The invitation to the information meeting at the R.O.S.E. Community Clubroom states: “It’s clear that the area will be transformed and we want you, as local residents, to be involved in this process.” As for the first part of that sentence, we cannot argue with this. It is clear that the decision have been made, where and by whom is not entirely clear. Maybe it was made by Transport for London, who want to build an extension of the Northern line. Or by the American diplomatic corps, who want to build their embassy in the area. Or maybe by Real Estate Opportunities, the troubled owners of the Battersea Power Station. One thing is clear though, it was not the local residents who made that decision. There were some presentations, a short Q&A and residents were invited to sign up for updates on the regeneration. These updates may concern them, but they certainly don’t involve them in the decision making process.
The event was well attended, with about 40 people filling all the available seating. There were some displays with impressive looking posters illustrating the plans. There were drinks and nibbles. The plans involve 15,000 new homes and 25,000 new jobs. Those numbers are impressive. There are also plans to build one elementary school and one library. 15,000 homes and one school, the numbers don’t exactly seem to add up. Either someone needs to go to school to develop their mathematical skills, or the calculations are correct and the developers aren’t expecting many children to be raised in their new flats. Perhaps these new properties are being built to house so-called DINKS, or Dual-Income-No-Kids for those of you less familiar with yuppy terminology. Walking through the neighbourhood of the R.O.S.E. Community Clubroom with large estates and a wealth of playgrounds, you can see why the DINKS wouldn’t want to live here.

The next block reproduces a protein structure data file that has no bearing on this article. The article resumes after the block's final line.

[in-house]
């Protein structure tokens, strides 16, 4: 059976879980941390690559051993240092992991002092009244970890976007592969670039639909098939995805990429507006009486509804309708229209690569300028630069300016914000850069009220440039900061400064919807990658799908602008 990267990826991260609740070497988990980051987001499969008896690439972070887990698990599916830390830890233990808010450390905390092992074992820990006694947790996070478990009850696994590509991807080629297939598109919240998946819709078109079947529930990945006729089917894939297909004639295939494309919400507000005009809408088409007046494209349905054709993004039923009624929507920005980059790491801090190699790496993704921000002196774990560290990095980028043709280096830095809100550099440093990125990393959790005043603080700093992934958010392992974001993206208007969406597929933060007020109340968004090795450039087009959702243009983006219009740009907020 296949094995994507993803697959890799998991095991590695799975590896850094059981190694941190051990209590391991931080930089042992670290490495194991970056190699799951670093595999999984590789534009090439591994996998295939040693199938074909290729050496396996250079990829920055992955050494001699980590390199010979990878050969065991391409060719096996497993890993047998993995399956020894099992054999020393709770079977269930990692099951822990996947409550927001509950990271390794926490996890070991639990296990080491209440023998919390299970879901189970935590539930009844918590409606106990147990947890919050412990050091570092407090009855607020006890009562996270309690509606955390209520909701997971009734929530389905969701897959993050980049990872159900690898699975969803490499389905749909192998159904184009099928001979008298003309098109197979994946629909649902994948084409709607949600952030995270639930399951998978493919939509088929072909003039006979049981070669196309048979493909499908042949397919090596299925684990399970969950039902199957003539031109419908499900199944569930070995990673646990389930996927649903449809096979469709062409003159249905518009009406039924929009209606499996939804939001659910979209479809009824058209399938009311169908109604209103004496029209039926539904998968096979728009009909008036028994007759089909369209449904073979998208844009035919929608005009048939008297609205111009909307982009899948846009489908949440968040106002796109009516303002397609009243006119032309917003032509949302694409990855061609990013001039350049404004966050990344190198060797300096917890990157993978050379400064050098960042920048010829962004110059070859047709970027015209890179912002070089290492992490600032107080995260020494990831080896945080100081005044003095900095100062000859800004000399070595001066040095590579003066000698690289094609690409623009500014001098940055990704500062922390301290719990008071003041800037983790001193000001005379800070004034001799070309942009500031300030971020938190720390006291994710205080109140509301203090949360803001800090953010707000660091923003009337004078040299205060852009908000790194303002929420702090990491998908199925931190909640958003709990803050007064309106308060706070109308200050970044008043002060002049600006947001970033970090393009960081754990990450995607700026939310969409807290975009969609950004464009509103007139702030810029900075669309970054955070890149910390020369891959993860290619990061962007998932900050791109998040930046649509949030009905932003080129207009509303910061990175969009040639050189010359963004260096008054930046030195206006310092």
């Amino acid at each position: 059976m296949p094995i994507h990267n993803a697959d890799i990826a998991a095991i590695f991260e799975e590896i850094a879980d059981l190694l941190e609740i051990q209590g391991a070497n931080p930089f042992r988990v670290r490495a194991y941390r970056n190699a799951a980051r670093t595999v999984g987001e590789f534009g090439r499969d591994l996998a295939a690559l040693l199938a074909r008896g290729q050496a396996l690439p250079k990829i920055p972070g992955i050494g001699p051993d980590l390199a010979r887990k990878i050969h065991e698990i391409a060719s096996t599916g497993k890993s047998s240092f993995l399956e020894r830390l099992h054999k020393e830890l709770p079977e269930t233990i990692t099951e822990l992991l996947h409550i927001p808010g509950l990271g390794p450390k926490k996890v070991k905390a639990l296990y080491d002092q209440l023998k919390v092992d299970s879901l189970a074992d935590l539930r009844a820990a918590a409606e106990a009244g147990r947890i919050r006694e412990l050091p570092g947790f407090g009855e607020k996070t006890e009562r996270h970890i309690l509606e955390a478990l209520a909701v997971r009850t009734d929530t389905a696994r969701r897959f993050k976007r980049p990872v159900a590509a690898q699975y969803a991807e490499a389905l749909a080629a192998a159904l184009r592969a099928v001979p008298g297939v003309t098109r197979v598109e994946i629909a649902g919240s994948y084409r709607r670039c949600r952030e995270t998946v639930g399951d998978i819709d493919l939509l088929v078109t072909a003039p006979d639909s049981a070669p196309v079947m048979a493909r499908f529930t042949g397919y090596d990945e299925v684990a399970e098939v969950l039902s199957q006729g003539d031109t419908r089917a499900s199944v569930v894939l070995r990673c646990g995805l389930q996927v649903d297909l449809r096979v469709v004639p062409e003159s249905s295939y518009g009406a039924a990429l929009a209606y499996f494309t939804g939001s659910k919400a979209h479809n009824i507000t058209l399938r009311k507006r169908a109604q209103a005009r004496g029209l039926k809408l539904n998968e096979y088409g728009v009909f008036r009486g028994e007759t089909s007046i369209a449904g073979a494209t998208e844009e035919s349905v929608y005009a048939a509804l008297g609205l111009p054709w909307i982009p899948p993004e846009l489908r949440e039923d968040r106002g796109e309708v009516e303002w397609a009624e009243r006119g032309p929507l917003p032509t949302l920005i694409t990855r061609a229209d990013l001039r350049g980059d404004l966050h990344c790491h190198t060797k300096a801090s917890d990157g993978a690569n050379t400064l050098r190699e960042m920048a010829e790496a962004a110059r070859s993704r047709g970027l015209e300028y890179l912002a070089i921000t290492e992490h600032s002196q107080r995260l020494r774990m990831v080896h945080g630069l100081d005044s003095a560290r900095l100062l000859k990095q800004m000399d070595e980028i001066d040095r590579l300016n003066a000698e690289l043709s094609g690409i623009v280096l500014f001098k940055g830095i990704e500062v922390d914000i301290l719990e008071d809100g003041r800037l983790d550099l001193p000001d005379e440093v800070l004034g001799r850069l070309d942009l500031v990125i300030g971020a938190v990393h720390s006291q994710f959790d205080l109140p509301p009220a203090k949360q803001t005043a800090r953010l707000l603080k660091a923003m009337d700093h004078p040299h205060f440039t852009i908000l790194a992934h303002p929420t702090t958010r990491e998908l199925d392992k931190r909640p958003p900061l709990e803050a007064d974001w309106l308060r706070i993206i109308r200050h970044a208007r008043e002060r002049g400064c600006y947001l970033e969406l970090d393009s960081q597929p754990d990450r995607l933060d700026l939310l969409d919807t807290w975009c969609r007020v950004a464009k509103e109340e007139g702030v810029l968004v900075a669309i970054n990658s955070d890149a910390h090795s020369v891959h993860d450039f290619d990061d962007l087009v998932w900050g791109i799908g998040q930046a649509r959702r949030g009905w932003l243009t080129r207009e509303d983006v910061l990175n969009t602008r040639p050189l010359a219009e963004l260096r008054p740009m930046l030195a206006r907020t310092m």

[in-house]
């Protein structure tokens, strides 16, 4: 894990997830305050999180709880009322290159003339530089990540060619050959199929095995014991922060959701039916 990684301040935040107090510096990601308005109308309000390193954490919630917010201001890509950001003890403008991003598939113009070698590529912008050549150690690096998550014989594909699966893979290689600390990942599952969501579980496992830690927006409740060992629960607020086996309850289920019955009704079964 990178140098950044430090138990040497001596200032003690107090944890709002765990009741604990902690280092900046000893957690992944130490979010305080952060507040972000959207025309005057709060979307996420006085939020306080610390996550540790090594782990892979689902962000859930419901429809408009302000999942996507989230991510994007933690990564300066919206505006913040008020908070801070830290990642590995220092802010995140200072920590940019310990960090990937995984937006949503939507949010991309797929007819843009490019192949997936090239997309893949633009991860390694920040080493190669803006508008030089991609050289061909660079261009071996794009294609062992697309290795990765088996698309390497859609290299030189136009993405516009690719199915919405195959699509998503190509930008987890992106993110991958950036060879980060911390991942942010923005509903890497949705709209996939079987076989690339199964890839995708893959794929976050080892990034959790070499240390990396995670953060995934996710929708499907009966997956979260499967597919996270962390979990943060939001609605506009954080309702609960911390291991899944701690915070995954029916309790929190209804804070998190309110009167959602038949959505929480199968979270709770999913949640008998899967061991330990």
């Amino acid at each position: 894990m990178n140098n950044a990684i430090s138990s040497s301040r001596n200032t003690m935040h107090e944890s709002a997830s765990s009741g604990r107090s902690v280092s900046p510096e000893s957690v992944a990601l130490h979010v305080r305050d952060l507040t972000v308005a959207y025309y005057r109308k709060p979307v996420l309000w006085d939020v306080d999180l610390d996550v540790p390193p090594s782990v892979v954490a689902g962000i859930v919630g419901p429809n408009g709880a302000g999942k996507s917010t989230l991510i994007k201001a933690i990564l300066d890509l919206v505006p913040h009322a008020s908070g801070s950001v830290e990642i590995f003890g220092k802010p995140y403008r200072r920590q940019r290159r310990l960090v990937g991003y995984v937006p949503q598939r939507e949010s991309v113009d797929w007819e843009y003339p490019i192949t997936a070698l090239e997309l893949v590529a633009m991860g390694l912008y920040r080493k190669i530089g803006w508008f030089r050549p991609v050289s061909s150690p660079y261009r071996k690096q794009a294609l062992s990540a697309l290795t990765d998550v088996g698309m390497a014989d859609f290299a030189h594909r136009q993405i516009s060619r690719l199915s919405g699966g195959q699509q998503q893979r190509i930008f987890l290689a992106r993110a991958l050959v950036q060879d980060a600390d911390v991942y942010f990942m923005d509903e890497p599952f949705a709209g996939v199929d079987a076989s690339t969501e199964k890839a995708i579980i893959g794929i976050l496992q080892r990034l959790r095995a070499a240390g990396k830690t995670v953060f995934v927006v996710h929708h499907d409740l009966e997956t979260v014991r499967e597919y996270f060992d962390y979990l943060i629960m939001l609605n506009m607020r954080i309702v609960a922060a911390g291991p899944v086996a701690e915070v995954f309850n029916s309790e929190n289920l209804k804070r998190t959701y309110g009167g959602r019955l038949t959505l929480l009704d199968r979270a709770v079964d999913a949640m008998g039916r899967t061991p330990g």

As for the 25,000 new jobs, it is important to remember that there are already 12,000 jobs, mainly in the industrial area along Stewarts Road. In the presentation it was made clear that those industries would have to move. While at the same time vague promises were made to keep the industry in the borough (with no indication as to where it should go instead) and that an effort would be made “to preserve as much as we can”. Later in the meeting, discussing the lengthy period of 15-20 years the project is planned for, one of the reasons given for this extended span of time was the existing leases.
Reading between the lines, this seems to indicate that the local industry will disappear. And we can subtract most of those 12 000 existing jobs from the 25 000 planned ones. Now the two biggest prospective employees will be the American Embassy and the Battersea Power Station. The American Embassy will bring their own employees and looking at the plans for th Battersea Power Station with up-scale office spaces, one cannot help but wonder how many of the industrial workers will find jobs in the planned (and not yet existing) offices.
Now the construction itself will bring some work to the area. The number 40 000 floated through the room for a while, until a local resident pointed out that those 40,000 jobs refer to a period of 20 years in an industry where contracts usually don’t last any longer than 3 years. So this number is misleading, as it doesn’t mean there will be 40,000 jobs at any point in time. Also if you count each contract, one worker will be getting 6-7 3 year contracts. Each contract term is counted as a job, but calculating actuall employment numbers they are more likely to be around 6,000.